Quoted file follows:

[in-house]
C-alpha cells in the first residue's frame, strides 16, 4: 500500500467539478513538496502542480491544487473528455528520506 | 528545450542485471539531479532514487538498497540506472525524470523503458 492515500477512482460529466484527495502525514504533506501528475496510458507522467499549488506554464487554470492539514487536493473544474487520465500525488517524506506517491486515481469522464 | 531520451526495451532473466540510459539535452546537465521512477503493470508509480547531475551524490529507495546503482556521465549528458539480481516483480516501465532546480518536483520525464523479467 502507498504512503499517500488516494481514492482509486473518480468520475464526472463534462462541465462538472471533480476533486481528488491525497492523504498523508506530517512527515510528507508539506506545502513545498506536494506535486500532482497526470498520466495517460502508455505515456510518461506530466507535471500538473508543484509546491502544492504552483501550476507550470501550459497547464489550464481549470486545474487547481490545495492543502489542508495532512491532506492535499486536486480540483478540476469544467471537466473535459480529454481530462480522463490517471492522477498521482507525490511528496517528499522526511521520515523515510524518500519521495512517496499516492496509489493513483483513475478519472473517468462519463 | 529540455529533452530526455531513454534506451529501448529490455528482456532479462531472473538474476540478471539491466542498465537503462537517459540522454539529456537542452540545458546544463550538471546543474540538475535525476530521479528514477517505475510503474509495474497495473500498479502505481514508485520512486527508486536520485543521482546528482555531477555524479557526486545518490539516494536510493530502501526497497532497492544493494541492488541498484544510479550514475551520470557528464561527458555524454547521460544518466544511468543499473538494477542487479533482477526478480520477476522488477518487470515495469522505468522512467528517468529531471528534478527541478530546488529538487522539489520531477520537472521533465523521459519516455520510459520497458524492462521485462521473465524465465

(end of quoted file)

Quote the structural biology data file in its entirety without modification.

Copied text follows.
[in-house]
C-alpha cells in the first residue's frame, strides 16, 4: 500500500467539478513538496502542480491544487473528455528520506 | 528545450542485471539531479532514487538498497540506472525524470523503458 492515500477512482460529466484527495502525514504533506501528475496510458507522467499549488506554464487554470492539514487536493473544474487520465500525488517524506506517491486515481469522464 | 531520451526495451532473466540510459539535452546537465521512477503493470508509480547531475551524490529507495546503482556521465549528458539480481516483480516501465532546480518536483520525464523479467 502507498504512503499517500488516494481514492482509486473518480468520475464526472463534462462541465462538472471533480476533486481528488491525497492523504498523508506530517512527515510528507508539506506545502513545498506536494506535486500532482497526470498520466495517460502508455505515456510518461506530466507535471500538473508543484509546491502544492504552483501550476507550470501550459497547464489550464481549470486545474487547481490545495492543502489542508495532512491532506492535499486536486480540483478540476469544467471537466473535459480529454481530462480522463490517471492522477498521482507525490511528496517528499522526511521520515523515510524518500519521495512517496499516492496509489493513483483513475478519472473517468462519463 | 529540455529533452530526455531513454534506451529501448529490455528482456532479462531472473538474476540478471539491466542498465537503462537517459540522454539529456537542452540545458546544463550538471546543474540538475535525476530521479528514477517505475510503474509495474497495473500498479502505481514508485520512486527508486536520485543521482546528482555531477555524479557526486545518490539516494536510493530502501526497497532497492544493494541492488541498484544510479550514475551520470557528464561527458555524454547521460544518466544511468543499473538494477542487479533482477526478480520477476522488477518487470515495469522505468522512467528517468529531471528534478527541478530546488529538487522539489520531477520537472521533465523521459519516455520510459520497458524492462521485462521473465524465465